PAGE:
II. Counts 1 Through 5 Must Be Reversed

Counts 1 through 5 of the information charged Hutchinson, Smith and Phillips with first degree residential robbery, in violation of section 211. Counts 6 through 10 of the information charged Hutchinson, Smith and Phillips with home invasion robbery, in violation of section 211. As to counts 6 through 10, the information further alleged that Hutchinson, Smith and Phillips acted in concert and entered an inhabited dwelling house during the commission of the robbery, in violation of section 213, subdivision (a)(1)(A).

On appeal, Hutchinson argues that counts 1 through 5 must be vacated because the “in-concert” allegations appended to counts 6 through 10 are sentencing enhancements, not separate offenses. In other words, Hutchinson suffered ten convictions for five substantive offenses. The People agree.

We also agree. Multiple convictions may not be based on necessarily included offenses based on one criminal act. (See, e.g., People v. Moran (1970) 1 Cal.3d 755, 763, 83 Cal.Rptr. 411, 463 P.2d 763 [“If the evidence supports the verdict as to a greater offense, the conviction of that offense is controlling, and the conviction of the lesser offense must be reversed”].) An offense is necessarily included within another if the statutory elements of the greater offense include all the elements of the lesser offense. (People v. Reed (2006) 38 Cal.4th 1224, 1227, 45 Cal.Rptr.3d 353, 137 P.3d 184.) As noted above, robbery is the “felonious taking of personal property in the possession of another, from his person or immediate presence, and against his will, accomplished by means of force or fear.” (§ 211.) First degree residential robbery is robbery perpetrated in an “inhabited dwelling house.” (§ 212.5.) Home invasion robbery is first degree residential robbery committed “in concert” with one or more other people. (§ 213, subd. (a)(1)(A).) An allegation that robbery was committed in concert within the meaning of section 213, subdivision (a)(1)(A), is an additional element of the crime of first degree robbery; it does not create a separate offense. (See In re Jonathan T. (2008) 166 Cal.App.4th 474, 482, 82 Cal.Rptr.3d 753.) Therefore, counts 1 through 5 are necessarily included in counts 6 through 10. As a result, Hutchinson's convictions on counts 1 through 5 must be reversed.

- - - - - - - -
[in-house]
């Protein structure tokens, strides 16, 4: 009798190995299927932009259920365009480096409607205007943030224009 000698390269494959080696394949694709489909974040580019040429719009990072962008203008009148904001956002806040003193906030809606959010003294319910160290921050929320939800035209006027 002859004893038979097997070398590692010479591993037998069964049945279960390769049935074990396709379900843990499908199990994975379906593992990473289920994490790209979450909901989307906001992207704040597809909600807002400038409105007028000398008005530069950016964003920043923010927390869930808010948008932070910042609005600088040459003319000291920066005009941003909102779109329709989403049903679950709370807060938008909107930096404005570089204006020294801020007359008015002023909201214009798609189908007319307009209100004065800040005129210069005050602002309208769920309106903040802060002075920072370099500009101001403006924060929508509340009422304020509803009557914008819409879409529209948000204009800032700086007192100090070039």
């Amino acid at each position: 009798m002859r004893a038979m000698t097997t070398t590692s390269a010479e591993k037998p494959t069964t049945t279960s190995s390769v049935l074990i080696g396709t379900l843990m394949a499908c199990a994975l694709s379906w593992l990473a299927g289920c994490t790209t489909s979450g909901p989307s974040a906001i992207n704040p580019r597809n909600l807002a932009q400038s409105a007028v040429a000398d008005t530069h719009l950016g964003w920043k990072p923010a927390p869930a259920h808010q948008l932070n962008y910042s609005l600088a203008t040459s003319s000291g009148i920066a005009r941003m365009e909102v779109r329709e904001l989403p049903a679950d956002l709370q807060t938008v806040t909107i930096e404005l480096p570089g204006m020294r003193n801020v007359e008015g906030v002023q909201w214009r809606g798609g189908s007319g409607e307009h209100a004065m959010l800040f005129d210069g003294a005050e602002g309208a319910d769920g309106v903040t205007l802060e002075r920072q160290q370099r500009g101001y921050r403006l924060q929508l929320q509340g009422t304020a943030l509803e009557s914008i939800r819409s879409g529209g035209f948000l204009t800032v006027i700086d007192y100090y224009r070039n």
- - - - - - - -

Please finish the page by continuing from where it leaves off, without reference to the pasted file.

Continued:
The judgment is reversed as to counts 1 through 5. In all other respects, the judgment is affirmed.


1.   All further statutory references are to the Penal Code unless otherwise indicated.

2.   Each count named a different victim. Daren Gaynair was the named victim in counts 1 and 6. Daren's wife, Charlotte Jackson. was the named victim in counts 2 and 7. Daren and Charlotte's daughter, Daijanon, was the named victim in counts 3 and 8. (Her name is spelled “Daijavon” in the trial transcripts.) Daren and Charlotte's daughter, Dexenia, was the named victim in counts 4 and 9. Daren's mother, Shirley Sabido, was the named victim in counts 5 and 10.

3.   Following the prosecution's case in chief, the trial court dismissed the allegation that Hutchinson had used a Taser (§ 12022, subd. (b)(1) ).

4.   Civil Code section 50 provides: “Any necessary force may be used to protect from wrongful injury the ․ property ․ of a spouse, child, parent, or other relative, or member of one's family, or of a ward, servant, master, or guest.” Under this statute, Dexenia had the authority to protect the stolen property, and thus had constructive possession of it. Her parents' presence does not change the analysis. (See Scott, supra, 45 Cal.4th at p. 750, 89 Cal.Rptr.3d 213, 200 P.3d 837.)